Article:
The image above may make it hard to see, but the player on the Big Blind made the call making this a three-way Pot. The Flop is Jc-3s-6d giving me nothing on the Flop. We’ll need to wait and see if OverTheTop bets or checks before the action is on us. Although I don’t have anything, I’m still planning on a continuation bet if it checks to me because it’s likely that my opponents don’t have anything either. I have enough chips and may get two folds and a win.
The Big Blind checks to me and I make a half pot continuation bet, leaving me with 31 big blinds if I get action. My plan is to pump the brakes and fold if one of my opponents call or raise. At this point, pairs, draws and better will call or raise. All other hands will Fold to my continuation bet unless it’s a bluff attempt.
Both players call! I’m fairly confident that someone has something. 9h comes on the Turn and the action is on the Big Blind. My first thought is that the Pot has become fairly large ($9,125). This is significant because a “small” bet (less than ⅓ of the Pot) can now be $3,000, which is 6 big blinds. My 31 big blind stack can go away fast if I call a medium to large bet which will be more like 12-15 big blinds. Also significant is that I have an open-ended straight draw. This means that a 5 or a 10 will give me a straight. There are no flush draws on the board so my straight will most likely be good if I hit it. My goal here is to see the River as cheaply as possible.
The Big Blind checks and I check as well. I’m thinking that I will call a small bet from nots to see if I hit my straight. If he makes a medium to large bet I will fold because it will put me below 20 big blinds. While this is a very big pot, I’ll hit my straight less than 20% of the time and I don’t need to put myself close to the 20 big blind mark based on those odds.
The player behind me checks and the 10d comes on the River. Bingo! Not only did I not have to put any money in to get to the RIver, I also hit the unlikely 10 that gives me a straight. We would not be in this position without making the standard continuation bet on the Flop. You will see later that the bet helps us determine what our opponents have as well. I expect my opponent to check to me where I’ll make a value bet about about $6000, leaving myself with 20 big blinds in the off chance that one of my opponents has a higher straight.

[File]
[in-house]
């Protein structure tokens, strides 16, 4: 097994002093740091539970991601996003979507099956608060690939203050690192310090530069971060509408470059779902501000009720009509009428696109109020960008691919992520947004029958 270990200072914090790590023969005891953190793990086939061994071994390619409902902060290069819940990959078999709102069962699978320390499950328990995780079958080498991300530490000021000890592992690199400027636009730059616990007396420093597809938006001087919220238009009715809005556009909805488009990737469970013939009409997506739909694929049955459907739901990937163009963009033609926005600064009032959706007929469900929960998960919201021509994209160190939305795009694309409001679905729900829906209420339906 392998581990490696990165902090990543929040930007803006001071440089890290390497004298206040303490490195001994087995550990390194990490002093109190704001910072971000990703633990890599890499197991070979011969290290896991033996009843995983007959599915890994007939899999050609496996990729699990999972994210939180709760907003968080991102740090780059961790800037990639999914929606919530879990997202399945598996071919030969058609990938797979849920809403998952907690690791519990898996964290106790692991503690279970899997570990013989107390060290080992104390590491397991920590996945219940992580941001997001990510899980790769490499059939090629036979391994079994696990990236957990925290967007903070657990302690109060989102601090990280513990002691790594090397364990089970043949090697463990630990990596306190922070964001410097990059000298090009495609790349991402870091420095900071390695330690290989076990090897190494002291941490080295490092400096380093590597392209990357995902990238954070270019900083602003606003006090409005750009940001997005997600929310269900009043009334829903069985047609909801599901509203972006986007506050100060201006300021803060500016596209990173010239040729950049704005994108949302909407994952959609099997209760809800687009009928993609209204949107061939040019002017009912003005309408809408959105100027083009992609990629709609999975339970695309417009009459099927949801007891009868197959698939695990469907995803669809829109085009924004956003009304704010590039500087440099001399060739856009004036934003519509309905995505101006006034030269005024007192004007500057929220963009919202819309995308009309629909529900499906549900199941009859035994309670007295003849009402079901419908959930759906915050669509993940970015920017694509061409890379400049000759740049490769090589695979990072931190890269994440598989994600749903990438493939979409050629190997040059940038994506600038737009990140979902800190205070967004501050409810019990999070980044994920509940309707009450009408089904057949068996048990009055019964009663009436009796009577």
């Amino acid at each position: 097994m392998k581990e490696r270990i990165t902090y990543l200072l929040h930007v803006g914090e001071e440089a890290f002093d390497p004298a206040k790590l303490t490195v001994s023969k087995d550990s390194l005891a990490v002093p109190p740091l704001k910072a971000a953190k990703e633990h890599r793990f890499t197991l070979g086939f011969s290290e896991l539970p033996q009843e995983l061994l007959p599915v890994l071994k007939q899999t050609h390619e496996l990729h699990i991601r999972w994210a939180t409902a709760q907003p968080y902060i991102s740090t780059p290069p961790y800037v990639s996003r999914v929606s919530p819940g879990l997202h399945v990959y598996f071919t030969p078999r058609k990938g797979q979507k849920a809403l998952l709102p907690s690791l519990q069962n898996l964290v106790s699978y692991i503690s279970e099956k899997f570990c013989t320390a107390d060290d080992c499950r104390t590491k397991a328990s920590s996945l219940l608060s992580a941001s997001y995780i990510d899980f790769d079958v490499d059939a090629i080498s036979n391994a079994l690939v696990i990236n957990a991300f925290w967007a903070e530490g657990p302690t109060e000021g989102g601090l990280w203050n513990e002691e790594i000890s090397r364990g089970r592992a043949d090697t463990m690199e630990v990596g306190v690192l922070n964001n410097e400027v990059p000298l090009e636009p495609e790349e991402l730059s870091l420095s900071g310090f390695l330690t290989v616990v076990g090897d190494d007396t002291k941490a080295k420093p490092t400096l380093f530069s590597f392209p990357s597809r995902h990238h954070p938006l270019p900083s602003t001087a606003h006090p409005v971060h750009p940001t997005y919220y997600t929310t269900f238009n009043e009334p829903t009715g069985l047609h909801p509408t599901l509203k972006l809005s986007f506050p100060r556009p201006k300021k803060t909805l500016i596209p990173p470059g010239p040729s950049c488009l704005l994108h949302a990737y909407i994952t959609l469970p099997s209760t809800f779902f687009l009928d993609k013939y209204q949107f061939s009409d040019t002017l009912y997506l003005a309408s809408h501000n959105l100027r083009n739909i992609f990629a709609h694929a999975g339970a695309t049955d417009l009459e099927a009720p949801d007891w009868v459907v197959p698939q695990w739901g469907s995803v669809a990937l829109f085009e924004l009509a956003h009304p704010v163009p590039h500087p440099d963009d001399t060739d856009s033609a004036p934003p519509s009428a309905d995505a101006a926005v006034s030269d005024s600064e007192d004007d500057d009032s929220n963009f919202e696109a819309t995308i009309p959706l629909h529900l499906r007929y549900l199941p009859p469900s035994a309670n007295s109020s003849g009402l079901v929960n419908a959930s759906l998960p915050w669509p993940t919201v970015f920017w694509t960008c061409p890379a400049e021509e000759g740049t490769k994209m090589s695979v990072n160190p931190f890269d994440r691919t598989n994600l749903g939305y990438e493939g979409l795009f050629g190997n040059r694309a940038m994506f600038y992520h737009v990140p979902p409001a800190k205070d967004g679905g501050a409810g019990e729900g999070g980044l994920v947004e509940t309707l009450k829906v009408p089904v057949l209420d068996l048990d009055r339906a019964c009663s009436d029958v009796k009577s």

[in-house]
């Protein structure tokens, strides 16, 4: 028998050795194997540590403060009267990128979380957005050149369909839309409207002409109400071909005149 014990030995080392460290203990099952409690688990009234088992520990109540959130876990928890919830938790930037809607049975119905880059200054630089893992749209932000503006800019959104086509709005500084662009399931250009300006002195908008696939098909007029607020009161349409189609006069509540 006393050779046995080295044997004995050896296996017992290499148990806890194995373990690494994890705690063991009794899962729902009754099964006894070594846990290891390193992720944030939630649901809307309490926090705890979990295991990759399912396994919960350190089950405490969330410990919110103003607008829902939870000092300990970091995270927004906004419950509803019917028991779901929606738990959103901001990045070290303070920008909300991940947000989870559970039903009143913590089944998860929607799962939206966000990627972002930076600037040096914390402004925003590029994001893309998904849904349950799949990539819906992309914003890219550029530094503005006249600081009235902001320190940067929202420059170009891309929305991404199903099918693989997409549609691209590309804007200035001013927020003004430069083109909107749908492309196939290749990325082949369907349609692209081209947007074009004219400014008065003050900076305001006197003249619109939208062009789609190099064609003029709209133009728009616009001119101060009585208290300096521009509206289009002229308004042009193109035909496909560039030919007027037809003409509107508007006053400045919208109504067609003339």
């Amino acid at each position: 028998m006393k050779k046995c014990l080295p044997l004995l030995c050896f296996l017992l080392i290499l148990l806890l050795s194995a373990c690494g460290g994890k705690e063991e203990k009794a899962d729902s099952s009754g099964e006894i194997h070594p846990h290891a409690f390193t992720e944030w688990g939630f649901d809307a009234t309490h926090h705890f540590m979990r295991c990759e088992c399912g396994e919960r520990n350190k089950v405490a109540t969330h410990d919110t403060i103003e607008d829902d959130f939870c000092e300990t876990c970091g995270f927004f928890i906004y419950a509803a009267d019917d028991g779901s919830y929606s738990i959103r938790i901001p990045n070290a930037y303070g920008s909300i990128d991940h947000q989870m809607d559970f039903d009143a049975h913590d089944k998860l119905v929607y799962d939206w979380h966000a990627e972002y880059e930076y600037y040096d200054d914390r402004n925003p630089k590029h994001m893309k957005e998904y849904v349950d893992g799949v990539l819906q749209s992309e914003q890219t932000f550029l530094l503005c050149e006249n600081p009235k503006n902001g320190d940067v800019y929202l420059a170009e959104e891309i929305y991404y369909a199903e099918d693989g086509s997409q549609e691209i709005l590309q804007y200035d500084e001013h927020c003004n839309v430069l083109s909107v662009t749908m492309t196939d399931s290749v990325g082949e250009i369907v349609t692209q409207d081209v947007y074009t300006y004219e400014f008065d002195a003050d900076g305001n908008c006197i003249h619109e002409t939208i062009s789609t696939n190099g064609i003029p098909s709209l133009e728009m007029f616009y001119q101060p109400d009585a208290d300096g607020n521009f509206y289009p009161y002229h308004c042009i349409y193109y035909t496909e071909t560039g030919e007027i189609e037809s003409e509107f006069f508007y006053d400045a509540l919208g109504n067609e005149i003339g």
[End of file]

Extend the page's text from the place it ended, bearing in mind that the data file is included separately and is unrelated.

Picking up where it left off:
The player from the Big Blind goes all-in for $10,149, which is a larger than Pot-sized bet (Huge bet!). My first thought is that he has K-Q, or Q-9, giving him a higher straight than me. In this situation, it’s wise to walk through what happened on the hand to get a clearer idea of what’s going on, players will do anything with any two cards. I raised, got called from the Cutoff, got called from the Big Blind. Players in the Big Blind tend to call with any two cards, so I expect the Big Blind’s hand to be a worse starting hand than the Cutoff.
I made a continuation bet on the Flop and received two calls. So my question now becomes, what did the Big Blind call with on the Flop? Although it’s possible that he is bad enough to call with absolutely nothing on the Flop i.e. K-Q or Q-9 on a J-3-6 Flop, it really doesn’t make sense. So I eliminated those two hands from his range, meaning I’d have the best hand. The same logic can apply for the player from the Cutoff.
I make the call, the player in the Cutoff folds and my opponent flips over J-6, making Two Pair. I win a Pot of $29,423 with my Rivered straight. The player from the Big Blind decided to slow play Top Two Pair on the Flop instead of raising. The Poker Model would recommend a raise as described in our article, “Bet When You Have It.” More importantly, we were aggressive in this hand and stuck to our basic code by firing a standard continuation bet on an empty Flop, only to cheaply see a River and strike gold against a slow-playing opponent.
We continue to stress that Poker is about following the plan; today we see yet another example. If we had just check/folded on this Flop, then the hidden reward would never have come to fruition. Remember to be relentlessly aggressive with your tactics, but also calm and patient with your calculations. The championship win is only a group of events away.